One important thing to observe here: the Phillies have played their road games in a lot of pitcher's parks. In fact, the average Phillies road game in 2005 has had a park effect of 0.915, suppressing runs at a nearly 10% clip! I got this number by averaging the park effect, allowing for the total number of games played in each park. The only hitter friendly parks the Phils have played in this year is the relatively neutral Pittsburgh (1.031) and the hitter friendly St. Louis park (1.148). All other parks are mild to extreme pitcher's parks. Be espicially mindful of the fact that ALL of the NL East teams but the Phillies play in heavy to extreme pitchers' parks. Braves - 0.804, Marlins - .0897. Nationals -0.809. Mets - 0.913 (a comparative hitter's playground!)
Without going any further, I would like to state that this confirms my suspicion that one of the main reasons that the Cit is seen as "Coors field lite" is because it isn't a pitcher's park, unlike so many others the Phillies play in.
I entered into my database the total runs scored by the Phils in each game this year, then divided those runs by the park factor in which the game was played. For example, we beat Baltimre 9-3, which has a park factor of 0.903, for the total "Park Neutral Run Total" of 9.97 runs that game. Applying that formula to the total road games for the year, we see that the Phils have scored a park neutral average of 4.341 RPG on the road this year. Doing the same for all the Cit games this year with a park factor of 1.183, the Phils scored a park neutral average of 4.47 RPG at home. In other words, the Phils offense has been about the same at home as on the road, modified for park factor. I didn't draw any conclusions from this, but it's still pretty interesting to me. It's an indication that the offense, at least, has been pretty consistent this year.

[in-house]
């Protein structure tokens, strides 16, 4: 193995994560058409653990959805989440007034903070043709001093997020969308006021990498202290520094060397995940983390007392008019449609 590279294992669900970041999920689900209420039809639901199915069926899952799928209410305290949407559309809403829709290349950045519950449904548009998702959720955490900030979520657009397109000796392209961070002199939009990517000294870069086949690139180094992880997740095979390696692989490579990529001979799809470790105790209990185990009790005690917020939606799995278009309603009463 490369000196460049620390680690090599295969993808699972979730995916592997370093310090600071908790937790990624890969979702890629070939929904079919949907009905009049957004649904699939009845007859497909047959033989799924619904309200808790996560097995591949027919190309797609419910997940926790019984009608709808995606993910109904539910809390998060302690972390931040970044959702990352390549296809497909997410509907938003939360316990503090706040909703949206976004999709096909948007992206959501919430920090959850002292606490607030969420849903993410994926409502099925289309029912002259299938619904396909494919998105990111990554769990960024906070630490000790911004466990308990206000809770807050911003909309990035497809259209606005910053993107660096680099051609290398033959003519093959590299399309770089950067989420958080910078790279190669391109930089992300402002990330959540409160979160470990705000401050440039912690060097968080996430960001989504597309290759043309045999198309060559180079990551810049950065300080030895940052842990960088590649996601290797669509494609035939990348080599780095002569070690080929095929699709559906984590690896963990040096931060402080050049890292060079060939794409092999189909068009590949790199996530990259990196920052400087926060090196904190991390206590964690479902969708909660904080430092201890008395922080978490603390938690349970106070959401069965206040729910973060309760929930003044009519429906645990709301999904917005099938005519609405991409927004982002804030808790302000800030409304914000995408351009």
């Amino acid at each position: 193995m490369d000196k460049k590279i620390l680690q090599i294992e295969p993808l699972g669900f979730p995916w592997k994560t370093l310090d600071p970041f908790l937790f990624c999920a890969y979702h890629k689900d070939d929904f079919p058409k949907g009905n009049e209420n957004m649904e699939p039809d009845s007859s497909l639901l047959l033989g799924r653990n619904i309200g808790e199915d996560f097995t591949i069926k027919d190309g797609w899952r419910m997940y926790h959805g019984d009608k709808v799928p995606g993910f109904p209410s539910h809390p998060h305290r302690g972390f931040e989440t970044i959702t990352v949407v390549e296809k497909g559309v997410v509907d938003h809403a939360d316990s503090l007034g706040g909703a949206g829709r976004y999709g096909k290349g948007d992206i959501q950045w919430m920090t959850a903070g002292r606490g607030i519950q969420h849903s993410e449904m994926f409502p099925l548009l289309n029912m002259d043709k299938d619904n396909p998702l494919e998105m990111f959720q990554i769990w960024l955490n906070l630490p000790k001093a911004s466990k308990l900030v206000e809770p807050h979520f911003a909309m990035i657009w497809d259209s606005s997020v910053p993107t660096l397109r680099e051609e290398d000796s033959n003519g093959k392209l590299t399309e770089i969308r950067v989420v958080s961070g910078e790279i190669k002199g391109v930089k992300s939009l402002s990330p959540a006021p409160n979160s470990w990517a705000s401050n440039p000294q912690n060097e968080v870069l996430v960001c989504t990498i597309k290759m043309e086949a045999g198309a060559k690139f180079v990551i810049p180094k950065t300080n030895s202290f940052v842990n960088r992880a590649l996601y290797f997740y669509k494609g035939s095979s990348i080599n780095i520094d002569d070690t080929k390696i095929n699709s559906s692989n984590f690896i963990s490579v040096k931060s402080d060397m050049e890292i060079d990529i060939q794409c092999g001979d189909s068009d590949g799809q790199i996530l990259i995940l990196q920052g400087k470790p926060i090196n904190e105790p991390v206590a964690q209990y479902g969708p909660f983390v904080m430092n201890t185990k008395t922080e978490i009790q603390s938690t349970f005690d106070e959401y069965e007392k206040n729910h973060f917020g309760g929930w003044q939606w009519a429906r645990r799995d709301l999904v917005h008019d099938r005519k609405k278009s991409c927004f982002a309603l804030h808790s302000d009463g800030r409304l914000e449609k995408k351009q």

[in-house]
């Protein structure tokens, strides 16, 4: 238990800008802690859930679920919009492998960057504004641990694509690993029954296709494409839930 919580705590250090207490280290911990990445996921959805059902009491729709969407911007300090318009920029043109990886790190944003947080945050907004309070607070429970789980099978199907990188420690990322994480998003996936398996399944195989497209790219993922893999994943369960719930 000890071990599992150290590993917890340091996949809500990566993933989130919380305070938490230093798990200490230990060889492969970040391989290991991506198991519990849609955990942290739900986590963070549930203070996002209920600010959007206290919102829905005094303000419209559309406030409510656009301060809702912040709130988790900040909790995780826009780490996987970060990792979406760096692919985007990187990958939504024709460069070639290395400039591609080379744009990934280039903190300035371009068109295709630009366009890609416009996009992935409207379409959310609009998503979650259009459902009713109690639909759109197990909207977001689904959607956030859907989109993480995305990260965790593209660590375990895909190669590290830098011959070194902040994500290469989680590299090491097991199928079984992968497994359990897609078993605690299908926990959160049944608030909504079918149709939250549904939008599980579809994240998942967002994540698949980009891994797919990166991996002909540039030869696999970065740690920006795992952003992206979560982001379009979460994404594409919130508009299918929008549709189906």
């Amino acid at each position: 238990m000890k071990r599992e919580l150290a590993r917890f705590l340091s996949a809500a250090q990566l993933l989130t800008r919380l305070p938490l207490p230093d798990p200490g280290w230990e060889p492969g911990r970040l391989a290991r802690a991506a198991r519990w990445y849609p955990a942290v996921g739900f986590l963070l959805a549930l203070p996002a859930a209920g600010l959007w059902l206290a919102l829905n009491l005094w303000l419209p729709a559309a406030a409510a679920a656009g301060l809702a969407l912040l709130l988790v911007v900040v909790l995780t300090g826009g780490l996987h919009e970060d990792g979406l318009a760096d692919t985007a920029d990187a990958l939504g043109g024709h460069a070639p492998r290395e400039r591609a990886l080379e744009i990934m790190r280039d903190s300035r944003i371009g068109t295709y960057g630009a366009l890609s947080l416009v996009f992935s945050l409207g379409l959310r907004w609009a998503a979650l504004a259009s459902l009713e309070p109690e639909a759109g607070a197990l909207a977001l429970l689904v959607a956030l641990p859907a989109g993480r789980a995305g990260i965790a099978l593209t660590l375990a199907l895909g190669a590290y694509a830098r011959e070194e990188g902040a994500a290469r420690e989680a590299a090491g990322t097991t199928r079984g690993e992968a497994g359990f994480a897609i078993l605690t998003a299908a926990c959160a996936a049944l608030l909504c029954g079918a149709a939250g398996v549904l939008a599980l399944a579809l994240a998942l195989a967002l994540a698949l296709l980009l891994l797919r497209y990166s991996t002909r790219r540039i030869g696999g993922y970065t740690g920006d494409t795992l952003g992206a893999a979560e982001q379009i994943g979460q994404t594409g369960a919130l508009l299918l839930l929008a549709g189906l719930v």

However, does this tell the whole story? You know it doesn't! Because the Phils don't play the same teams on the road as they do at home, isn't it fair to account for the strength of the opposing pitching staffs when looking at runs scored at home vs. on the road? One would think so!
So, I developed a stat, Strength Of Opposing Pitching (SOOP), in which I compared opposing pitching staff's total OPS against to the Major League Average. The ML average OPS against is 0.751. The Nationals, for example, have an OPS against of 0.724, which leads to a factor of 0.965 (OPS Against /ML Average Against). Now, this can lead to endless "chicken or the egg" arguements as to how much the Nats are helped by their park, and how much they help their park, and seemingly endless iterations of both. But to simplify, I left the rations raw as described. Here's what I got: